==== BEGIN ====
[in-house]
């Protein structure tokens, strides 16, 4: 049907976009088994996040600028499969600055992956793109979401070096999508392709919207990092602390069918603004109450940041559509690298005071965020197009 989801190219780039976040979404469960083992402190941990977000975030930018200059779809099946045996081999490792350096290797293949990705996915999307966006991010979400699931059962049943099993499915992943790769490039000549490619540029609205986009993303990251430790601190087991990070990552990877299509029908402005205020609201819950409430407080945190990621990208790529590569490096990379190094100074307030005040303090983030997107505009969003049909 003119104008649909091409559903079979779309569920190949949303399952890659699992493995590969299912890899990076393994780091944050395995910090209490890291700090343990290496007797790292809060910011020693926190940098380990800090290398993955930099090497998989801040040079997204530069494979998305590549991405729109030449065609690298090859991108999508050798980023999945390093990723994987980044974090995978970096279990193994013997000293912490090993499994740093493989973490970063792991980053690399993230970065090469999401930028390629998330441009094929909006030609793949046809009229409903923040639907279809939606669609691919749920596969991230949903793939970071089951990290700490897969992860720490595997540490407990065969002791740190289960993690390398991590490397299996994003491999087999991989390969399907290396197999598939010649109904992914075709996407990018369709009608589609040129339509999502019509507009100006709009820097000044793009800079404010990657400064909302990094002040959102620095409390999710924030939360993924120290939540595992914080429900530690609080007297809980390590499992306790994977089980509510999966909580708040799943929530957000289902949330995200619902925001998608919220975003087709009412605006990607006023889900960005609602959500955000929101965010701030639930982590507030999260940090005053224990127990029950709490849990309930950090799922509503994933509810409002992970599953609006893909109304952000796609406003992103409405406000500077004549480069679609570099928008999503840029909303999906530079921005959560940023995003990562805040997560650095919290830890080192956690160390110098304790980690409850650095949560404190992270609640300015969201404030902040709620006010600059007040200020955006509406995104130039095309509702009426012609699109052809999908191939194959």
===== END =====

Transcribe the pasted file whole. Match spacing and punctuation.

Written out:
[in-house]
């Protein structure tokens, strides 16, 4: 049907976009088994996040600028499969600055992956793109979401070096999508392709919207990092602390069918603004109450940041559509690298005071965020197009 989801190219780039976040979404469960083992402190941990977000975030930018200059779809099946045996081999490792350096290797293949990705996915999307966006991010979400699931059962049943099993499915992943790769490039000549490619540029609205986009993303990251430790601190087991990070990552990877299509029908402005205020609201819950409430407080945190990621990208790529590569490096990379190094100074307030005040303090983030997107505009969003049909 003119104008649909091409559903079979779309569920190949949303399952890659699992493995590969299912890899990076393994780091944050395995910090209490890291700090343990290496007797790292809060910011020693926190940098380990800090290398993955930099090497998989801040040079997204530069494979998305590549991405729109030449065609690298090859991108999508050798980023999945390093990723994987980044974090995978970096279990193994013997000293912490090993499994740093493989973490970063792991980053690399993230970065090469999401930028390629998330441009094929909006030609793949046809009229409903923040639907279809939606669609691919749920596969991230949903793939970071089951990290700490897969992860720490595997540490407990065969002791740190289960993690390398991590490397299996994003491999087999991989390969399907290396197999598939010649109904992914075709996407990018369709009608589609040129339509999502019509507009100006709009820097000044793009800079404010990657400064909302990094002040959102620095409390999710924030939360993924120290939540595992914080429900530690609080007297809980390590499992306790994977089980509510999966909580708040799943929530957000289902949330995200619902925001998608919220975003087709009412605006990607006023889900960005609602959500955000929101965010701030639930982590507030999260940090005053224990127990029950709490849990309930950090799922509503994933509810409002992970599953609006893909109304952000796609406003992103409405406000500077004549480069679609570099928008999503840029909303999906530079921005959560940023995003990562805040997560650095919290830890080192956690160390110098304790980690409850650095949560404190992270609640300015969201404030902040709620006010600059007040200020955006509406995104130039095309509702009426012609699109052809999908191939194959």